Real estate laws are more complex than many people realize, with specific legal considerations for details such as easements, rights of way and use restrictions. Property titles serve as legal records of ownership and require formal transactions to make any changes.
A quiet title action is common for making changes that clarify property ownership.
Did you inherit the property?
Property inherited from a deceased loved one often requires a quiet title action to reflect the change in ownership. You need the will and other records to show the inheritance of the property to complete this process.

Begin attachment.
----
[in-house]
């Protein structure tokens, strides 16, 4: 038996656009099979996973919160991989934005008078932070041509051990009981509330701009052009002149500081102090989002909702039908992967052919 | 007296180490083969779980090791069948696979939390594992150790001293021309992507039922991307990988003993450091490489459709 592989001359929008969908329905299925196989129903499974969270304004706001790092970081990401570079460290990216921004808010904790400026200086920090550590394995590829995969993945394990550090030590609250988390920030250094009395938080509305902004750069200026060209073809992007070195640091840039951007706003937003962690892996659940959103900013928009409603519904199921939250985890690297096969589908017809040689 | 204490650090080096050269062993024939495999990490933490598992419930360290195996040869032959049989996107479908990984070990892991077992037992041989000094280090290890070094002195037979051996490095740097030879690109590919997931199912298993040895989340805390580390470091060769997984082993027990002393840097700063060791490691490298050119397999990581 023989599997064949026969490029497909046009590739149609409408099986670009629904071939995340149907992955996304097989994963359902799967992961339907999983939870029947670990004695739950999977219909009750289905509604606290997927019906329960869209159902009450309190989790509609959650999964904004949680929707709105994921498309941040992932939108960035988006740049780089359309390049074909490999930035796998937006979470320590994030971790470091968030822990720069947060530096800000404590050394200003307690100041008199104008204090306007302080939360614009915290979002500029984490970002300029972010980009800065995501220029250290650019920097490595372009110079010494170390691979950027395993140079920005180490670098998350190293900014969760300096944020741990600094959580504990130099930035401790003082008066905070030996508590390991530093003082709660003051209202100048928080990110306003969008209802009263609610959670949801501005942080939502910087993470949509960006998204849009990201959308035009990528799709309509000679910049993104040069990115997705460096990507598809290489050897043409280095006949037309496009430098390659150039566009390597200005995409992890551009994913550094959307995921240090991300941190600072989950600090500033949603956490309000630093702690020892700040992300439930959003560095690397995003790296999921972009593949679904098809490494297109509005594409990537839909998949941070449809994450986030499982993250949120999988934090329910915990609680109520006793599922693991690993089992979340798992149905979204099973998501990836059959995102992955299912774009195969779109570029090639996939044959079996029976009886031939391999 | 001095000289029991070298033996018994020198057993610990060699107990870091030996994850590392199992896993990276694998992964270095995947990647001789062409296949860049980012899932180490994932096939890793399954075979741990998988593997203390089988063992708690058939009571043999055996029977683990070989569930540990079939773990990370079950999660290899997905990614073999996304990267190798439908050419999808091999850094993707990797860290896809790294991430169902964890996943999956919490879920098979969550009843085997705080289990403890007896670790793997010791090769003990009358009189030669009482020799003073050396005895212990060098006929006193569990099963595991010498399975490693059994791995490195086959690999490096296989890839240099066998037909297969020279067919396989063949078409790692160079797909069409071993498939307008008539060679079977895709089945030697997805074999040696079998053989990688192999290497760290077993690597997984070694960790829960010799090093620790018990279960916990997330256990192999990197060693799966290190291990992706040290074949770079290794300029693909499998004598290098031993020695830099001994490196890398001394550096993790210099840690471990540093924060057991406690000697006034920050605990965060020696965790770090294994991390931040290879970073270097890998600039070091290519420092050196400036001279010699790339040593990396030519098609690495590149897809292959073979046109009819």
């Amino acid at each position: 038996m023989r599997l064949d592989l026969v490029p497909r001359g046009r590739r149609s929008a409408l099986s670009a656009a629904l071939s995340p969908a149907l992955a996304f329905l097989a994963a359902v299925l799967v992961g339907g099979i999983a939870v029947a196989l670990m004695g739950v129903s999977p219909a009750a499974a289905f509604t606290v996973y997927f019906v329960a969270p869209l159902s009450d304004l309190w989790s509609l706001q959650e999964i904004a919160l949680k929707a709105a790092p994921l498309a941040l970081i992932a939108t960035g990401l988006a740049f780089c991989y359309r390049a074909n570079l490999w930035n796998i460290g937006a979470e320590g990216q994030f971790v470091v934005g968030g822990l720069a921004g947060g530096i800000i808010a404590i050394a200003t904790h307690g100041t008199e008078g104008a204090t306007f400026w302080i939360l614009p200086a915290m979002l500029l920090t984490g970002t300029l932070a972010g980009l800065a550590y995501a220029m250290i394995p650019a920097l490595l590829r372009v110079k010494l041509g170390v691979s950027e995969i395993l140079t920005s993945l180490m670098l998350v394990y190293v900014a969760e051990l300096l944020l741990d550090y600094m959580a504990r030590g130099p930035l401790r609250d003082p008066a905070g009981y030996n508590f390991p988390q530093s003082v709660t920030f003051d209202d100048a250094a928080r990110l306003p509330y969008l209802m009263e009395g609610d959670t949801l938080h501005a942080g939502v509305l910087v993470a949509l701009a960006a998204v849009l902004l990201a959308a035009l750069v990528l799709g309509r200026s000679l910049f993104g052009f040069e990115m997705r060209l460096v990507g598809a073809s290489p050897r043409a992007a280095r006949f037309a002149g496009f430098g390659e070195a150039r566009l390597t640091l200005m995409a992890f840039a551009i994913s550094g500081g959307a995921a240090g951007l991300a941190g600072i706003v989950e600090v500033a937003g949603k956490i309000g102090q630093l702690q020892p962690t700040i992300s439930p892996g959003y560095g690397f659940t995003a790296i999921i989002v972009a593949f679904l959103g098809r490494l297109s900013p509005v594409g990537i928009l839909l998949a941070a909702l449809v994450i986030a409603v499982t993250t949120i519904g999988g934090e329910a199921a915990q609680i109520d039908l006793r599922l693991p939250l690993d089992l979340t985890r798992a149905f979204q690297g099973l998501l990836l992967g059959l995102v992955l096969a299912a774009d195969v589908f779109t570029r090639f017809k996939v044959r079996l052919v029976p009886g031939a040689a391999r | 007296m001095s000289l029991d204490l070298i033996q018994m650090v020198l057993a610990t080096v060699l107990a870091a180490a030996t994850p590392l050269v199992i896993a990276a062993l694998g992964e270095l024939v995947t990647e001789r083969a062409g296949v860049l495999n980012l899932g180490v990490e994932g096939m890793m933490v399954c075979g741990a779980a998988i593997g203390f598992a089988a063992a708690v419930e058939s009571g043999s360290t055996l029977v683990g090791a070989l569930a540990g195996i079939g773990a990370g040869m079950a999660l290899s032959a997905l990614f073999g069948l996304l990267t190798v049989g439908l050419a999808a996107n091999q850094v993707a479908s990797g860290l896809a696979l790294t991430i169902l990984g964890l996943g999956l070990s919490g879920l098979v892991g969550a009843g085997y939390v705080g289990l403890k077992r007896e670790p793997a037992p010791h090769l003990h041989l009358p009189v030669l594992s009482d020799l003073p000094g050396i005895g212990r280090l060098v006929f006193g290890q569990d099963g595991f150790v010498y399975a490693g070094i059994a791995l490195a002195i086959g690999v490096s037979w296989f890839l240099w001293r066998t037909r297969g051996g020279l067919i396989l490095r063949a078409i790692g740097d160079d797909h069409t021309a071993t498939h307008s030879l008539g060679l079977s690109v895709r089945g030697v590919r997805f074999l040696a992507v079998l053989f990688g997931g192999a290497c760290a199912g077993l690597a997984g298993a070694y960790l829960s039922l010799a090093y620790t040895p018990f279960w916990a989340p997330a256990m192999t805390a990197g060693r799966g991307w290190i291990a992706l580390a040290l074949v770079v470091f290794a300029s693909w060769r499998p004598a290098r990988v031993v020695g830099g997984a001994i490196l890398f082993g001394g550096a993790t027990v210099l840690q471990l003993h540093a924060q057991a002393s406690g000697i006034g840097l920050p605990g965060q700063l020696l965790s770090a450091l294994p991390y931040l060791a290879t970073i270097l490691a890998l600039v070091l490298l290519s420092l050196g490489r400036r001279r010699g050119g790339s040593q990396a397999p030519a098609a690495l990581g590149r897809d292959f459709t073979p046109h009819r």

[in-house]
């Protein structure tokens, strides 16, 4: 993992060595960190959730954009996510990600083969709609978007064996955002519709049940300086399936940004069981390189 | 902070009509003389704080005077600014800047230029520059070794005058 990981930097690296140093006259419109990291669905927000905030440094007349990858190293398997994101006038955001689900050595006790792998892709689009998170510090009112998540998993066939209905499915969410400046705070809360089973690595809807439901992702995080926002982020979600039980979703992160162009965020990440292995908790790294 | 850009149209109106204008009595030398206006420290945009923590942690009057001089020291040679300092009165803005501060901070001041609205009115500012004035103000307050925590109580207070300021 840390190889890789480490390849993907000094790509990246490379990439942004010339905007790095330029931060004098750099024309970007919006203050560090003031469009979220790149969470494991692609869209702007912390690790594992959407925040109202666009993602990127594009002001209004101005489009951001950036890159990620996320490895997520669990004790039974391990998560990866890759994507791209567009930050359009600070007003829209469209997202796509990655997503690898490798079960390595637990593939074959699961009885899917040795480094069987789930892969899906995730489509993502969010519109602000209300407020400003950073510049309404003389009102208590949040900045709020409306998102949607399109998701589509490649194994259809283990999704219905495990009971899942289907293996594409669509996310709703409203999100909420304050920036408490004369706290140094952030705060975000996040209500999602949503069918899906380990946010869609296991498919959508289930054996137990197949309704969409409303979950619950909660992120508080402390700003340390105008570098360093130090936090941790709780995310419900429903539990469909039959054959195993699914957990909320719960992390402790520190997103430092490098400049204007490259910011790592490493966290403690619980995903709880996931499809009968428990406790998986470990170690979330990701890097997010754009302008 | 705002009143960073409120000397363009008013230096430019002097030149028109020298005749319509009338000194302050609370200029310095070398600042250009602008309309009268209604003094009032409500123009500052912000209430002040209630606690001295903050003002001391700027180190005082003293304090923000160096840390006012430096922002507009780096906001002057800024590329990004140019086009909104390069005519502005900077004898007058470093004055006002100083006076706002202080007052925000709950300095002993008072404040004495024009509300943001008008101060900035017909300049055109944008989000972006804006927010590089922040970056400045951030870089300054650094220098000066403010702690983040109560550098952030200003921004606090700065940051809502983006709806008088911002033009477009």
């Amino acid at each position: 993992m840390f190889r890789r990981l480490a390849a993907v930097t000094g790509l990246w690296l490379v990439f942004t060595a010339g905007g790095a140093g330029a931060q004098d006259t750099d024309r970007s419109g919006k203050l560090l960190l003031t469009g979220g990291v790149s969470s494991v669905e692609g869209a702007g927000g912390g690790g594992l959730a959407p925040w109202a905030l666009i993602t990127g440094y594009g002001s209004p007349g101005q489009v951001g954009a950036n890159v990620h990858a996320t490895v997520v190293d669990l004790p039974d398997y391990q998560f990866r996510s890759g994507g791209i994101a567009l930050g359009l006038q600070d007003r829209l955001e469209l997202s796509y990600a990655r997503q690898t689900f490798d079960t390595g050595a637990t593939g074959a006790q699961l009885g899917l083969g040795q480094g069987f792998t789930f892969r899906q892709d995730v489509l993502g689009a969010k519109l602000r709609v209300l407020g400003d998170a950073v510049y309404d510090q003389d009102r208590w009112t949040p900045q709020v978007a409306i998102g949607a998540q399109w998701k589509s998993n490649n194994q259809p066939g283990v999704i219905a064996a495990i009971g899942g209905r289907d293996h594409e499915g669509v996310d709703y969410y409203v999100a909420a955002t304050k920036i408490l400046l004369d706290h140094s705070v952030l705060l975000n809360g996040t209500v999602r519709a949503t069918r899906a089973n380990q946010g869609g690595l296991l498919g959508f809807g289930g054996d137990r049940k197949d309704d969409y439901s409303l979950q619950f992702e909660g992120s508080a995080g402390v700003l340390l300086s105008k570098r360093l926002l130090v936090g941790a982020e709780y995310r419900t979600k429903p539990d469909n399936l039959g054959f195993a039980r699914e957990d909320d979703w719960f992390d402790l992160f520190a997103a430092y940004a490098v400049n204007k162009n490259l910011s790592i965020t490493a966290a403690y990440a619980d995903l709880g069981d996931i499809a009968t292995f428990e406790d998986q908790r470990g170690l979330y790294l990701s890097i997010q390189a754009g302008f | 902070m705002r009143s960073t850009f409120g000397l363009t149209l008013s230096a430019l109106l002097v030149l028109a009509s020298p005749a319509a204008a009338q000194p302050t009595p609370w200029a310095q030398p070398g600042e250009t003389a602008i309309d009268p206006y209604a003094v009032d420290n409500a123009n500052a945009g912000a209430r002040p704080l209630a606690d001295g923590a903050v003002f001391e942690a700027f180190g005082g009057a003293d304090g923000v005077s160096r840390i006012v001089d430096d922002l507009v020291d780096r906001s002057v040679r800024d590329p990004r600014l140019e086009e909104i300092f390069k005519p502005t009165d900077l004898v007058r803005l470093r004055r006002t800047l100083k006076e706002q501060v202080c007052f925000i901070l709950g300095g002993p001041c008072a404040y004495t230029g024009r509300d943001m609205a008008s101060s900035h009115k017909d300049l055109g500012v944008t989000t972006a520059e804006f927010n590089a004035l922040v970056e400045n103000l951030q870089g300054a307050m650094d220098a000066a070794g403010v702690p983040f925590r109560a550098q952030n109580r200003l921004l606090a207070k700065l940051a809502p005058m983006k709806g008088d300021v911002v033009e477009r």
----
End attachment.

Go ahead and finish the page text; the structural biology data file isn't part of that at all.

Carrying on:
Is your mortgage paid off?
Sometimes a mortgage lender fails to update property records after you pay the lien in full. You can file a quiet title action to remove the lender’s name from the title if you paid off the mortgage. You need documentation of that loan payoff for this type of action.
Did your spouse give you the house?
When the ownership of a home is a factor in divorce proceedings, a quiet title action is sometimes necessary to ensure accurate records. When one party receives the home in the divorce, a quiet title action removes the other spouse’s name from the title.
Quiet title actions update title records to address inaccuracies, changes in the property interest that do not require a sales transaction and some forms of adverse possession. The more you understand about these proceedings, the easier it is to see how a quiet title action can help you keep your property records updated.